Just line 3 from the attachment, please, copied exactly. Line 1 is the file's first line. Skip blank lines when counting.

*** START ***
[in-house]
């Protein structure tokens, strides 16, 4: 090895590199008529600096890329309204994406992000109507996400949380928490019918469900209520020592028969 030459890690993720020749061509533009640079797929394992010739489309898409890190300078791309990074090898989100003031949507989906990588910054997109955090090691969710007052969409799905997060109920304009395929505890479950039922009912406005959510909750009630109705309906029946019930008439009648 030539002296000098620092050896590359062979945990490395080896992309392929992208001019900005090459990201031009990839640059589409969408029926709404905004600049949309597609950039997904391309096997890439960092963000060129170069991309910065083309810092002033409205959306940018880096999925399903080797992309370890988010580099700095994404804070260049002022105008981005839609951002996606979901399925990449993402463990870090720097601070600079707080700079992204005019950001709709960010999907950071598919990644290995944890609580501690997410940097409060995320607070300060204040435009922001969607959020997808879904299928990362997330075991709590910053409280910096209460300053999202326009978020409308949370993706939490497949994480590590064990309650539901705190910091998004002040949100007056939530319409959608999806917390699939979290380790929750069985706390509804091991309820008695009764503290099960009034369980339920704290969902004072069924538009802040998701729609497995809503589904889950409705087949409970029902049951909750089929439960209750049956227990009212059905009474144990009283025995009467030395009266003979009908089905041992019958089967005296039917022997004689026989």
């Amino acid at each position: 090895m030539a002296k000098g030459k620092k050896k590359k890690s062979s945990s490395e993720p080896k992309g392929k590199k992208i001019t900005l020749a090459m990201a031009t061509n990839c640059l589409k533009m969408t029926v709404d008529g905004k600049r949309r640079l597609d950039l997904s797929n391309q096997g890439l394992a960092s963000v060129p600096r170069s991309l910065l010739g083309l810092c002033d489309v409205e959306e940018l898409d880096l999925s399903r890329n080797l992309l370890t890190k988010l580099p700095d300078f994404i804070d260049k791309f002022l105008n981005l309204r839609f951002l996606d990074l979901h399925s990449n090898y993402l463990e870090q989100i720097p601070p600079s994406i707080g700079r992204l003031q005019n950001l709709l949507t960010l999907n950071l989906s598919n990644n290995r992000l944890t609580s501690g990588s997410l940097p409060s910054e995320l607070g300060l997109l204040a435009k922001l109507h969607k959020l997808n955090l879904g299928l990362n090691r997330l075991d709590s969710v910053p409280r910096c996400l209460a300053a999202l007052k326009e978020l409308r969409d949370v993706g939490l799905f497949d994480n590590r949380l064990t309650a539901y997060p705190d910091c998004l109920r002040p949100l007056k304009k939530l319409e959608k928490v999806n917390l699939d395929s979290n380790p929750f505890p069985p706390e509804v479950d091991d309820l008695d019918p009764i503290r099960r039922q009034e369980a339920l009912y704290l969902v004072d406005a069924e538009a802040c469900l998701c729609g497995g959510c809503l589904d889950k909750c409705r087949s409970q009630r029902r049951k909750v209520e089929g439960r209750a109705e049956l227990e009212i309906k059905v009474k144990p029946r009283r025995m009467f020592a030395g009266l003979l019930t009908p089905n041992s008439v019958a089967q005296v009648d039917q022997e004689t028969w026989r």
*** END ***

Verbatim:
């Amino acid at each position: 090895m030539a002296k000098g030459k620092k050896k590359k890690s062979s945990s490395e993720p080896k992309g392929k590199k992208i001019t900005l020749a090459m990201a031009t061509n990839c640059l589409k533009m969408t029926v709404d008529g905004k600049r949309r640079l597609d950039l997904s797929n391309q096997g890439l394992a960092s963000v060129p600096r170069s991309l910065l010739g083309l810092c002033d489309v409205e959306e940018l898409d880096l999925s399903r890329n080797l992309l370890t890190k988010l580099p700095d300078f994404i804070d260049k791309f002022l105008n981005l309204r839609f951002l996606d990074l979901h399925s990449n090898y993402l463990e870090q989100i720097p601070p600079s994406i707080g700079r992204l003031q005019n950001l709709l949507t960010l999907n950071l989906s598919n990644n290995r992000l944890t609580s501690g990588s997410l940097p409060s910054e995320l607070g300060l997109l204040a435009k922001l109507h969607k959020l997808n955090l879904g299928l990362n090691r997330l075991d709590s969710v910053p409280r910096c996400l209460a300053a999202l007052k326009e978020l409308r969409d949370v993706g939490l799905f497949d994480n590590r949380l064990t309650a539901y997060p705190d910091c998004l109920r002040p949100l007056k304009k939530l319409e959608k928490v999806n917390l699939d395929s979290n380790p929750f505890p069985p706390e509804v479950d091991d309820l008695d019918p009764i503290r099960r039922q009034e369980a339920l009912y704290l969902v004072d406005a069924e538009a802040c469900l998701c729609g497995g959510c809503l589904d889950k909750c409705r087949s409970q009630r029902r049951k909750v209520e089929g439960r209750a109705e049956l227990e009212i309906k059905v009474k144990p029946r009283r025995m009467f020592a030395g009266l003979l019930t009908p089905n041992s008439v019958a089967q005296v009648d039917q022997e004689t028969w026989r």